Neel Trivedi is a freelance journalist & in the advertising business in Dallas, TX. He writes poetry & fiction. His work has been featured in Rhythm & Bones Magazine, Drabblez Magazine, Paragraph Planet, Dodging The Rain, Mojave Heart Review, Elephants Never, Chronos Anthology, Rising From The Ashes Anthology and Purpose Magazine. As well as Dailywisdomwords.com  He can be reached on Twitter @Neelt2001   

Anthology Post: Finding a Wonderland in Alice by Paul Brookes (poetry)

1.         Her Hole

A rabbit hole falls into her.

The pocket watch looks at the rabbit

and know it’s late.

 

The big hand claps the little hand

to see such fun.

 

How will the door enter Alice?

Alice says  I am cake. Eat me.

 

The door takes a bite of her hand.

It grows and grows

I am too big to enter you, now,

says the door.

I am a bottle. Drink me,

 

The door sups her

and enters her.

2.         Shuffle

A pack of playing cards

decide to play inside her.

 

They shuffle her into black

and red, divide her into suits,

 

Her heart becomes diamonds

Her hands spades,

Her legs clubs

Her torso hearts.

 

Alice says Off with her head!

to the Queen of her heart,

but the Queen topples

the suits and escapes.

 

Alice has two thumbs:

Tweedledee and Tweedledum

she twiddles in thought.

3.         Tea Party

Teapot is fast asleep

curled inside the dormouse

curled inside Alice.

 

Her table lays the cloth.

The cloth places the teapot,

cups and saucers.

A hat and watch sit on

the only two chairs.

 

Take a seat.

They say in chorus.

 

“There are no seats”

Alice answers.

All the seats taken then.

 

Is it the month of your time?

Ask the hat and the watch

 

“It’s ALWAYS the month of my time

while I’m alive.

 

You ought to eat and drink less.

You’ll get fat.

 

I  have had my fill, she replies

You haven’t had anything

 

Less is more, she answers

and leaves the table

inside her

4.         The Door

Suddenly she feels the alarm

of  the biological pocket watch

inside her.

 

Where, o where could they be.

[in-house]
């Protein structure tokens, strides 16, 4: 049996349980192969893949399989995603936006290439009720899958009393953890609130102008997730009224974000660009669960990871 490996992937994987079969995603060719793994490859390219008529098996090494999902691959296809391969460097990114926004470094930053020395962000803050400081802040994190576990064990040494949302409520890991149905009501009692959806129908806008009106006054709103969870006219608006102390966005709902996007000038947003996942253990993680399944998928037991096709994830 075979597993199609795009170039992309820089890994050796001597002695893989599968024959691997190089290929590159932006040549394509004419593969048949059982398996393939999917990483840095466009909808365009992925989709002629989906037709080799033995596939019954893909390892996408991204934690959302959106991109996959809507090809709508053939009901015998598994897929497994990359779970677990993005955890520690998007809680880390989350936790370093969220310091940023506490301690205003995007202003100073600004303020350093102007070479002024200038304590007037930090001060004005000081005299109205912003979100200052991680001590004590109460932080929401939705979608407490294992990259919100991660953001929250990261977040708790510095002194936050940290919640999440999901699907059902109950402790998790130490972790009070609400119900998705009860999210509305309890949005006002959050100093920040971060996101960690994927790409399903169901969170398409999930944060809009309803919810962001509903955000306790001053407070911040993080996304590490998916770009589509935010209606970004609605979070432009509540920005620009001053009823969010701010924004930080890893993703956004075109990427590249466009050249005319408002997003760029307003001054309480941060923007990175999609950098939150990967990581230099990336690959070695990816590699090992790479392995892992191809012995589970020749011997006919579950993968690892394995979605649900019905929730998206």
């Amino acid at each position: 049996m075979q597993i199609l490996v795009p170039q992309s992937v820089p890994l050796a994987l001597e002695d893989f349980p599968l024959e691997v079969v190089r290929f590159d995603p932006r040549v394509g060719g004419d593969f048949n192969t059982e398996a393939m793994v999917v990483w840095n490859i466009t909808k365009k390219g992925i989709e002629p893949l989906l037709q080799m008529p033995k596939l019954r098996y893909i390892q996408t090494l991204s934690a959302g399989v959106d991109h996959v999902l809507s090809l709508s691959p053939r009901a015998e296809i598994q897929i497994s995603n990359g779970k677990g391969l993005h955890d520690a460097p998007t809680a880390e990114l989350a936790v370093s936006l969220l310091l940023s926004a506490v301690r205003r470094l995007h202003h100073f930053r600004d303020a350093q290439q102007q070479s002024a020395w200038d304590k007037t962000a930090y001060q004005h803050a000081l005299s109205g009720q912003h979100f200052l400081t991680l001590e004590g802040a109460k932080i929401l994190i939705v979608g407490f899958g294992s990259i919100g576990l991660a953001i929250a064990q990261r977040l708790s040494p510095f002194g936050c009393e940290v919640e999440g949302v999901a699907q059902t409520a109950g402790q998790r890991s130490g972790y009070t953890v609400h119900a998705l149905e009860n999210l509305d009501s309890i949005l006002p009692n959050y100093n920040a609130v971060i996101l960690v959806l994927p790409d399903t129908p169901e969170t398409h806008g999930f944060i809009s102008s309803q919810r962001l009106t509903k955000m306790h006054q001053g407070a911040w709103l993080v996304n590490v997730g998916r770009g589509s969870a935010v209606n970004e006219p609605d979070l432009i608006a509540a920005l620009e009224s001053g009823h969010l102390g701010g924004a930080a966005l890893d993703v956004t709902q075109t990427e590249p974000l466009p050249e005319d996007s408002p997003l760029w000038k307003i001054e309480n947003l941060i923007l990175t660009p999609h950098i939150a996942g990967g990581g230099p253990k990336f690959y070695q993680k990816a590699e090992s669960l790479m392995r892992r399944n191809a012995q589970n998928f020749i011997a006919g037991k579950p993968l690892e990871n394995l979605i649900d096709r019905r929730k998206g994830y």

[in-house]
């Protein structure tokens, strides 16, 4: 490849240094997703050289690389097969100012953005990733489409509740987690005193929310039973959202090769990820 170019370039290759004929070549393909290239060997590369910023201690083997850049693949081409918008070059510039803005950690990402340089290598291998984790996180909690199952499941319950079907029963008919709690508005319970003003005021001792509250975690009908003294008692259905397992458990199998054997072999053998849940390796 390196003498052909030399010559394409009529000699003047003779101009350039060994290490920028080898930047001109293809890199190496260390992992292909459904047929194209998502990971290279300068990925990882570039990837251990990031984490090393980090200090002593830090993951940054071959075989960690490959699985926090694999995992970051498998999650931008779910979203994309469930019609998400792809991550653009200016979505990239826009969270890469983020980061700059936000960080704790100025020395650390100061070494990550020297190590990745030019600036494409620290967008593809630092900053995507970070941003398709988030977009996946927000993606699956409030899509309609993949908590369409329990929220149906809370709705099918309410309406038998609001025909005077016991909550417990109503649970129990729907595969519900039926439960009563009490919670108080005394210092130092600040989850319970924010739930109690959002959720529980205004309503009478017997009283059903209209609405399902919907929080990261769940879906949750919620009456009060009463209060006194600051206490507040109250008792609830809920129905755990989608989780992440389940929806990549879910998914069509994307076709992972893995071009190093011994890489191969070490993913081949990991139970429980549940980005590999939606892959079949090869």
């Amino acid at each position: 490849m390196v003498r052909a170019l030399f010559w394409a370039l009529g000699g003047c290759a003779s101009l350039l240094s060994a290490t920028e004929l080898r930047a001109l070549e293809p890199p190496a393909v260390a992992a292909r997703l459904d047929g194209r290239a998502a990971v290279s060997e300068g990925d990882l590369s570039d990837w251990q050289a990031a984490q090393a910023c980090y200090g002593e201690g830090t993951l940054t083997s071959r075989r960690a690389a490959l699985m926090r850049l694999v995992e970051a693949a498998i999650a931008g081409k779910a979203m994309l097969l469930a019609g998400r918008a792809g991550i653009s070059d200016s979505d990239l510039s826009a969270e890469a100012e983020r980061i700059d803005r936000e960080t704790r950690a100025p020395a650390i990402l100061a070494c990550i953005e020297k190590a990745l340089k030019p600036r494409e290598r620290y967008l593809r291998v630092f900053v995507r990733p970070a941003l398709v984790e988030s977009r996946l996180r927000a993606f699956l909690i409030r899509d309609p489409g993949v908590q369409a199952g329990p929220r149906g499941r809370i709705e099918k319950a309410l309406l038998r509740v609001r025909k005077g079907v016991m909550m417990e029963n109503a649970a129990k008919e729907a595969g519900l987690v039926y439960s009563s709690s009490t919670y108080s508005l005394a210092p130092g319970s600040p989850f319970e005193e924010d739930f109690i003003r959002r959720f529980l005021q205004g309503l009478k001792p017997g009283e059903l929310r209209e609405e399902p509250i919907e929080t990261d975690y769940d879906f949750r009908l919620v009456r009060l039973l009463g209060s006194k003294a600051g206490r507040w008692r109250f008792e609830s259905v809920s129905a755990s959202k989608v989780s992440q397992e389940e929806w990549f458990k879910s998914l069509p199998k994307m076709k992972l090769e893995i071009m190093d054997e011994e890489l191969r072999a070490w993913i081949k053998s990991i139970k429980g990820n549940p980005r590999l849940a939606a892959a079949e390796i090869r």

O, my little hand, o my big hand.

Alice will kill me if I can’t find her

bracelet and mobile.

 

Alice wants to say she has those

already but searches her pockets

and can’t find anything.

 

A door sits beside her

as she begins to cry.

Through her tears she sees

a painting of a tree on the door.

 

Soon her tears make waves,

she swims, but her arms

get tired, so she clambers

on the door where she is dry.

 

She thinks she fell asleep

and opens the tree on the door

and finds herself on the naughty step

of some stairs and a voice says:

 

“Is that you, Alice? You spend

far too much time outside.

Go inside and get some fresh

air and vitamin D from the sun.”

 

She checks her wrist and pockets

and sighs. The tears

must have washed the bracelet

back on her wrist, mobile in her pocket.

 

5.         The Mushroom

sits on a caterpillar

behind Alice’s eyes

The mushroom engrossed

in its mobile phone,

 

Alice says to it:

How are you?

 

I love change too much.

Change isn’t quick enough,

Says the mushroom.

This Caterpillar should have

pupated and flown.

 

Why? Asks Alice.

 

I’m not sure. You

and I should be wrinklies.

You a middle aged woman,

and I mulch for something

creative and growing.

 

Time is too slack. Should

buck its ideas up. If you see

it about give what it for from me.

 

And Alice tries but can get

no more from mobiled mushroom.

6.         The Watch

She hears the biological pocket watch inside her

say  I’m slow, so slow. I’ll be early

and Alice wants me

not too early, not too late

but prompt. O, my little hand,

my big hand.

 

In its more haste less speed

Alice sees something drop

from its pocket.

 

It is a silver nomination bracelet,

and a mobile phone.

 

Alice picks them up

and shouts after the watch

but it has gone.

 

So she tries on the bracelet

and it fits. The mobile won’t

work because you have

 to key in

the correct code.

 

That’ll teach it to look after things,

she thinks.

7.         Reduces

A court rises in her.

A scroll unfurls and reads from

her biological pocket watch

Tarts have stolen the Knave.

 

Alice is the judge.

Alice is the Knave.

The judge is the accused.

The accused is the judge.

 

Testimony transcribes the witnesses.

The spaces between their words testify.

 

Hat says the party is always ending.

He does not know when

it began to end.

 

Off with the head

of the guilty, Alice says.

Evidence is an atom.

 

Alice is guilty, says

the heart of the Queen.

 

Alice feels herself getting smaller.

She cannot see over

her desk.

 

Alice has disappeared,

says her pocket watch

Everything gets smaller.

Bracelet and mobile left on the chair.

 

Alice feels these are the worst

days of her death that glorious

summer afternoon she finds herself

beneath a tree in a stranger place.

 

Paul Brookes is a shop asst. His chapbooks include The Headpoke and Firewedding (Alien Buddha Press, 2017),  She Needs That Edge (Nixes Mate Press, 2017 2018) The Spermbot Blues (OpPRESS, 2017), Please Take Change (Cyberwit.net, 2018), As Folk Over Yonder ( Afterworld Books, 2019). He is a contributing writer of Literati Magazine and Editor of Wombwell Rainbow Interviews. Recently had work broadcast on BBC Radio 3 The Verb. Paul also runs a poetry blog site http://www.thewombwellrainbow.com for book reviews, art, poetry, and more! Follow on Twitter @PaulDragonwolf1 “Curator and Editor of Wombwell Rainbow Book Interviews and poetry and artwork challenges”. YouTube site: “Poetry Is A Bag For Life”, Soundcloud is “The Wombwell Rainbow” Facebook: Paul Brookes – Writer and Photographer

Featured image is from Unsplash.com Sincerely Media.